Concerted efforts of the government along with new policy initiatives, are well directed to enhance domestic hydrocarbon production and cut down import dependency by 10% in India. Sanjay Kumar and Subrat Sahu explain.
India is a petroleum resources deficit country and it heavily relies on import of crude oil, natural gas, and liquefied petroleum gas to meet domestic demand. At the end of 2015, India had only 0.3% and 0.8% of global proven crude oil and natural gas reserves, respectively.
On the contrary, India is the third largest crude oil consumer with 4.5% of global share behind China (12%), and the US (19.7%). In terms of refining quantity, India is placed in the fourth position with 4561 thousand bbl/d which is about 5.7% of global share.
India contributes approximately 1.5% of the total global natural gas consumption of 3135 MT of oil equivalent. The country’s primary energy consumption basket statistics suggests that fossil fuels dominate consumption with coal contributing the lion’s share (58%) followed by oil (27.9%) and natural gas (6.5%).
Other cleaner fuels like hydro (4%), renewables (2.2%), and nuclear (1.2%) put together contribute about 7.4%. India’s growing economy demands higher consumption of crude oil and natural gas, resulting in rising import of fossil fuels.
Since 2009-10, import of crude oil has been on the rise due to surge in demand and stagnant domestic crude oil production (Fig.1). Crude oil import more than doubled to reach 213.93 MT in 2016-17 from 111.5 MT in 2006-07. Moreover, falling domestic natural gas production also pushed higher import of liquefied natural gas (LNG).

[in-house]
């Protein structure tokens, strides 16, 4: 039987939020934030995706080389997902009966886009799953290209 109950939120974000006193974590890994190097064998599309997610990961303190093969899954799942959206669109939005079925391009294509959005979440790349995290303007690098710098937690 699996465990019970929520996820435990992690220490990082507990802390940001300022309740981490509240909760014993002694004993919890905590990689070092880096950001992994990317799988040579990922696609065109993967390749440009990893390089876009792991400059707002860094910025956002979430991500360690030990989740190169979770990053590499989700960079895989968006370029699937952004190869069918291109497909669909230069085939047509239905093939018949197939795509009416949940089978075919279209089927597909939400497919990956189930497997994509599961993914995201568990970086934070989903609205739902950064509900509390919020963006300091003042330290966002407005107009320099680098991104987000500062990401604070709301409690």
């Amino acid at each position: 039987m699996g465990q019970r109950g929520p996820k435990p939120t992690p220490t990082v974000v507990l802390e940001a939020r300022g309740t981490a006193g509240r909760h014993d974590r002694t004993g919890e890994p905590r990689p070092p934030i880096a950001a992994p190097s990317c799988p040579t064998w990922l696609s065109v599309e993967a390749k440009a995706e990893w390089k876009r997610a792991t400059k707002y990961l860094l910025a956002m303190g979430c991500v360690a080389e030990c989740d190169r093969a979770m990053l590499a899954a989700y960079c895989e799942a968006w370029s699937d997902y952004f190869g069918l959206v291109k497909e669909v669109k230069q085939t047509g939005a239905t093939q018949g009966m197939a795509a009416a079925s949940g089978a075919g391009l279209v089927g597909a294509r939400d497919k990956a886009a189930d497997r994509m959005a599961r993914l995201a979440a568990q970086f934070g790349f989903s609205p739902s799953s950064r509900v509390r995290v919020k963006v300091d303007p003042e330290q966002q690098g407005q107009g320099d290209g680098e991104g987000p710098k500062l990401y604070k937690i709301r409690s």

Crude oil and natural gas production and import in India
Reforms in E&P
To foster competition and provide level playing field to prospective companies interested in exploration and production (E&P) activities in India, a New Exploration Licensing Policy (NELP) was announced in 1997 and successfully executed in 1999. Transition from nomination based allocation of petroleum blocks to globally competitive bidding system was fairly successful in the initial years.
During NELP I–IX, a total of 360 blocks were offered for bidding and 282 blocks received 750 bids. Consequently production sharing contracts were signed for 254 blocks. However, due to multiple administrative and operational challenges; attractiveness of NELP fizzled out.
The highlight of NELP was the cost recovery model, which became the bone of contention between the government of India and contractors. As a result, next generation E&P reforms with a special focus on ease of doing business became imminent. A need for an independent regulator in the upstream sector was voiced.
With broader objectives of enhancing E&P activities, the Hydrocarbon Exploration Licensing Policy (HELP) was introduced in March 2016. The new policy regime intends to: (a) boost domestic oil and gas production; (b) attract substantial investments and generate employment in the sector and allied industries; and (c) bring in much needed transparency and stability in the E&P sector.
Uniform licensing policy provides the liberty of exploring and producing all hydrocarbons under one license. Open acreage policy enables E&P companies to choose the blocks from the designated area. To encourage investment in deepwater and ultra-deepwater projects, which are considered to be risky but rewarding, royalty rates for both oil and gas were rationalized (Fig. 2).
Rationalized royalty rates under HELP
Through HELP, to maximize productivity and minimize litigations, revenue sharing mechanism replaced cost recovery model. Almost a year passed by since the introduction of HELP and it is yet to deliver quick results as it needs helping hands to deliver desirable outcomes.